iPhone Makers Makes A statement.
“The company that makes iPhones said in a statement that the manufacturing plant is “currently working at severely reduced capacity.” In addition, it stated that “customers should anticipate longer wait times before receiving their new products.”
Last Month’s Reports Of Apple Company
According to a story by Reuters from the previous month, the manufacturing of iPhones by Apple could drop by as much as 30 percent. One of the world’s largest manufacturers the following month because of increasing COVID restrictions in China.
Its primary plant in Zhengzhou, located in central China and has a workforce of over 200,000 people, has been rocked by resentment over strict measures to prevent the spread of COVID-19, and many workers have fled the site as a result.
Separately, Taiwan’s Foxconn, the largest iPhone manufacturer for Apple Inc., announced Monday that it was striving to resume full production at a major plant in Zhengzhou that COVID-19 limits had impacted. However, the company also revised its expectation for the fourth quarter.
The impact on manufacturing occurs during what is often a very busy time for electronic manufacturers just before the holiday season at the end of the year, which is also a very busy time for retailers of consumer products like Apple.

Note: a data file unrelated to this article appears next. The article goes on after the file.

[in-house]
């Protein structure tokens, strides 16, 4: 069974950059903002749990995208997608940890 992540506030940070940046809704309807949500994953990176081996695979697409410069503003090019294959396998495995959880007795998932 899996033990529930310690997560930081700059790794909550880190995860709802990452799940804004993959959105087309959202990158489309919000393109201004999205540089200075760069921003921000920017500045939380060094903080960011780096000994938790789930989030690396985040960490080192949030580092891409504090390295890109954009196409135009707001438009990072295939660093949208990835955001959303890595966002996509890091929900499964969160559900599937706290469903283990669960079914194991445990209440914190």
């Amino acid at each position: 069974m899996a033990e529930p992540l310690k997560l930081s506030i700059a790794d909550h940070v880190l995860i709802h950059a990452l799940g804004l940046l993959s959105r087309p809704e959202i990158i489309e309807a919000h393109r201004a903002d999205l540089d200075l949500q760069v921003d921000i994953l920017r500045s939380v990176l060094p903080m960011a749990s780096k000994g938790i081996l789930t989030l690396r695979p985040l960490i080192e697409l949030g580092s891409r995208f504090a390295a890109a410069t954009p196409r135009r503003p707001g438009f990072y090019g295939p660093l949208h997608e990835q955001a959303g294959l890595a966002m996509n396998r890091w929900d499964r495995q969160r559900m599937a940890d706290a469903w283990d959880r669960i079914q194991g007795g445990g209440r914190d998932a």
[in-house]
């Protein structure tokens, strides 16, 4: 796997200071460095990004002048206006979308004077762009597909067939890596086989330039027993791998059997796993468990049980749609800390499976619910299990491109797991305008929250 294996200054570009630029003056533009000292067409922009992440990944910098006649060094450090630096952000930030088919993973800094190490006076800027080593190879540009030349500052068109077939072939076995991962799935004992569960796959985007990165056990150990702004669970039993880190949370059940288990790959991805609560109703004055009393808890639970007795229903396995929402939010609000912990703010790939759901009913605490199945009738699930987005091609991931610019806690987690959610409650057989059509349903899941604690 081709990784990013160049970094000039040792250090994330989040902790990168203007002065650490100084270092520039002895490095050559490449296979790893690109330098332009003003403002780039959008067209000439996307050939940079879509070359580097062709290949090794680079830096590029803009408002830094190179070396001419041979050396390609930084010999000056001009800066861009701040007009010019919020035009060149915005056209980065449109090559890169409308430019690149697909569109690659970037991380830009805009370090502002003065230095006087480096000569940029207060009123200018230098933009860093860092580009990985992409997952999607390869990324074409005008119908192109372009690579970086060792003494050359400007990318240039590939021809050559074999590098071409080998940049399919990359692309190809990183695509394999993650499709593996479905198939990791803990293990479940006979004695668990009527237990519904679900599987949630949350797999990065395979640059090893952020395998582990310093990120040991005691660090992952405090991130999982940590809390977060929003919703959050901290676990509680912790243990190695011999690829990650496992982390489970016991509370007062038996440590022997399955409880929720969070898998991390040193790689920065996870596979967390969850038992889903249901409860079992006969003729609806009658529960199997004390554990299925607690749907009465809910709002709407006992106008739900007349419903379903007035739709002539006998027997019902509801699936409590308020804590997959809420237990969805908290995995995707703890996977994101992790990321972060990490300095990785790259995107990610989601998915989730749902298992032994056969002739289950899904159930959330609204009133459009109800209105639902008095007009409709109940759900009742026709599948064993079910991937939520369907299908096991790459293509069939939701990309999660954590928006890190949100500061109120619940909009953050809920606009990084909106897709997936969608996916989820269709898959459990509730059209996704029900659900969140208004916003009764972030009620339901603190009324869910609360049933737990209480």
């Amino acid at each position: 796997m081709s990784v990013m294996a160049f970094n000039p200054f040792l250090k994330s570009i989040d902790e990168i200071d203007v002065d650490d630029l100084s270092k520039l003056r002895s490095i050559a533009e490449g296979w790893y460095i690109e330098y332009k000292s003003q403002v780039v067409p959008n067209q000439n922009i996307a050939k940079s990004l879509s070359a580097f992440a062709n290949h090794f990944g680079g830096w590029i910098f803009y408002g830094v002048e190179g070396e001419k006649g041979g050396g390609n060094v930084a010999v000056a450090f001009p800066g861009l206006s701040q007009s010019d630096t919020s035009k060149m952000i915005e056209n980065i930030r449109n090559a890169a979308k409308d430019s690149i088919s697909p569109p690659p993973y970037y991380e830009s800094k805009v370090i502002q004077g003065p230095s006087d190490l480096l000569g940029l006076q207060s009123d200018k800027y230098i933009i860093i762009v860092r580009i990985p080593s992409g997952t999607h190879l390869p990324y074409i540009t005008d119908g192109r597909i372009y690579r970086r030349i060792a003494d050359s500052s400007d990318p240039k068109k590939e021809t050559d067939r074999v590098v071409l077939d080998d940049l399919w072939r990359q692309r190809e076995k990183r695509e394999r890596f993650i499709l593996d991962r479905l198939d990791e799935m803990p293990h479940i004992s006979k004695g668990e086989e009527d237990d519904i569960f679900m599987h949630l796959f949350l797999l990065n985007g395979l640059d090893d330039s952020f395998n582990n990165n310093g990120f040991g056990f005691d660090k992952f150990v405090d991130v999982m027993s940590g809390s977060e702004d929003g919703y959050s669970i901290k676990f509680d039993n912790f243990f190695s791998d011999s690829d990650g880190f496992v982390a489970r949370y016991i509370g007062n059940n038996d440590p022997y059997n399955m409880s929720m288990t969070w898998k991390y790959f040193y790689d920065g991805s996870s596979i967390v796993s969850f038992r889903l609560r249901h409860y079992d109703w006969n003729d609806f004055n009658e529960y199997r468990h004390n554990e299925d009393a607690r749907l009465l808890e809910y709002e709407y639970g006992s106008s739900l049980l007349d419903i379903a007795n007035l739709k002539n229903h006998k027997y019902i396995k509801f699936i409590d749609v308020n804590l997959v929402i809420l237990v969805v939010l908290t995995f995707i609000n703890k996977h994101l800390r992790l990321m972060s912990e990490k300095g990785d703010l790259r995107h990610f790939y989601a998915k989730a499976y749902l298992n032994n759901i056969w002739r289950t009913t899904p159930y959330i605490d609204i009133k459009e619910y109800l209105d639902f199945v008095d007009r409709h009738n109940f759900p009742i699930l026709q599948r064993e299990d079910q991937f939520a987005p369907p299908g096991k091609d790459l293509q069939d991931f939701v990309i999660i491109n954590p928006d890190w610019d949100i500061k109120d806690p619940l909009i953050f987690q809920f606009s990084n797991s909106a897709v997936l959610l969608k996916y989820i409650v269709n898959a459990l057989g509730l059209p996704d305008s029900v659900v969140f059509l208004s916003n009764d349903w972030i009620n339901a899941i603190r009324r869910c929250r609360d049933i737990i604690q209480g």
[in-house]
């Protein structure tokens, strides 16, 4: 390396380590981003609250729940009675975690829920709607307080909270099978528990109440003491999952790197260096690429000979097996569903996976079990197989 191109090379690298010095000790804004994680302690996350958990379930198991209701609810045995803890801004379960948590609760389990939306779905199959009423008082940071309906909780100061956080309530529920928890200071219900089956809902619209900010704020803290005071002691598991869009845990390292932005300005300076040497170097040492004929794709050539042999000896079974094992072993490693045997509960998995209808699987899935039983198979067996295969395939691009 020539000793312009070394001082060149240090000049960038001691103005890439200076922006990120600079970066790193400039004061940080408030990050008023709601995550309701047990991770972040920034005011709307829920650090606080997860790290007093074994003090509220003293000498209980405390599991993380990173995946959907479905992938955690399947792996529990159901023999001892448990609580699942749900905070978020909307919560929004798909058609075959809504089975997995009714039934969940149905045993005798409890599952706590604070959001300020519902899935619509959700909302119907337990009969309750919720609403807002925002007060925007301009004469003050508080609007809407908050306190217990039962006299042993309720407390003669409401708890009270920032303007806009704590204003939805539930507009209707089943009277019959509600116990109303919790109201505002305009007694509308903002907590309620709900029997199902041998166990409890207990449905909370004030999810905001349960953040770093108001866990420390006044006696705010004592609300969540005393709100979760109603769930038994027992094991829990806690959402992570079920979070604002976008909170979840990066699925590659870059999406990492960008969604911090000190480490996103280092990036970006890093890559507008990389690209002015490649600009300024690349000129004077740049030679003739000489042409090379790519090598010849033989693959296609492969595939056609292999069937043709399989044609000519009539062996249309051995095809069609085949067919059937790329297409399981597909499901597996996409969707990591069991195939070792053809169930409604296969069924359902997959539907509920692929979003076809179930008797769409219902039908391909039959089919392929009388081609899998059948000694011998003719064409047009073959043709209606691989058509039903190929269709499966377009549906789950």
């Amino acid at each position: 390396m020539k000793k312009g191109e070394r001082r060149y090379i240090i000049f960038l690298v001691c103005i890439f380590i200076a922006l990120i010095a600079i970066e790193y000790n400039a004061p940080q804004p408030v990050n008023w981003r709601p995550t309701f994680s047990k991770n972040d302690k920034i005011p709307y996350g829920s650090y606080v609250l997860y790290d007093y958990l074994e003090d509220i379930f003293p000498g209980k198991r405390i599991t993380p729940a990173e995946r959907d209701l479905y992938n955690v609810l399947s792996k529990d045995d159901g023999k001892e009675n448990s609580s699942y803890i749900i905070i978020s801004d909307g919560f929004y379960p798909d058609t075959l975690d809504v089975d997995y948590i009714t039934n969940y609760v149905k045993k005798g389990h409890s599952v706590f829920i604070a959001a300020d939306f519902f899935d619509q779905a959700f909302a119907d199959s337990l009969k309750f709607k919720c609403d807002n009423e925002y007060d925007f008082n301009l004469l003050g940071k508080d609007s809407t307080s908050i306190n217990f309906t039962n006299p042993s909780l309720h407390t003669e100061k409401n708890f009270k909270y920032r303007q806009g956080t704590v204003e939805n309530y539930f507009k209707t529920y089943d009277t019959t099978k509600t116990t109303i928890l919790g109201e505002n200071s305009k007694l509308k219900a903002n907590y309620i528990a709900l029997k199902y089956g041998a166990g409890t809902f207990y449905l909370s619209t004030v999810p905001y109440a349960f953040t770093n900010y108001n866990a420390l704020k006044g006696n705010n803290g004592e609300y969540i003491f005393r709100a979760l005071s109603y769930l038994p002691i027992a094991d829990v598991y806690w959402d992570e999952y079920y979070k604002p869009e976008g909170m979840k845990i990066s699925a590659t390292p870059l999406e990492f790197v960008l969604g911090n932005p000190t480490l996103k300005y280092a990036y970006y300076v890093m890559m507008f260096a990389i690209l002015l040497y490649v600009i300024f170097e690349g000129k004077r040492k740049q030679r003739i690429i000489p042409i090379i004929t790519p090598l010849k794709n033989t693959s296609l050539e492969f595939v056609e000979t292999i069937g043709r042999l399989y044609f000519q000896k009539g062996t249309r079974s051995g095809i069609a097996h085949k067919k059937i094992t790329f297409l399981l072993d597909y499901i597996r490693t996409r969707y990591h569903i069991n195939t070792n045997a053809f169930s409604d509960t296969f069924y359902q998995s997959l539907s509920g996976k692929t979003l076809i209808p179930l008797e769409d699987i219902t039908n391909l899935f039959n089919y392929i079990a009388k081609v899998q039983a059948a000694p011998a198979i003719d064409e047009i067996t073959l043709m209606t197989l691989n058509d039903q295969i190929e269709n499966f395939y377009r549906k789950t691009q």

Strong Demand But Shortage Of Supply.
As a result of the issues that have been occurring at the Zhengzhou plant, the market research company TrendForce announced last week that it had reduced its forecast for iPhone shipments for the December quarter by 2-3 million units, down from the previous estimate of 80 million.
The company added that its investigation into the situation found that the factory’s capacity utilization rates are now around 70%.
Apple customers may expect longer wait periods to obtain their new items after the company announced in September that it would begin selling the newest iPhone models at that time.
The most valuable business in the world, which had a market capitalization of $2.2 trillion as of October, forecasted that its sales growth would drop below 8% in the December quarter.
Quincy Krosby, the chief global strategist at LPL Financial in Charlotte, North Carolina, says, “anything that affects Apple’s production definitely affects their share price.”
“However, this is only one aspect of a far more comprehensive tale, which is the unpredictability that surrounds the future of the Chinese economy… These headlines are part of an ongoing tale on whether or not there is any truth to the persistent rumors that officials are discussing whether or not some of the measures would be eased in the first quarter. This saga has been going on for quite some time.”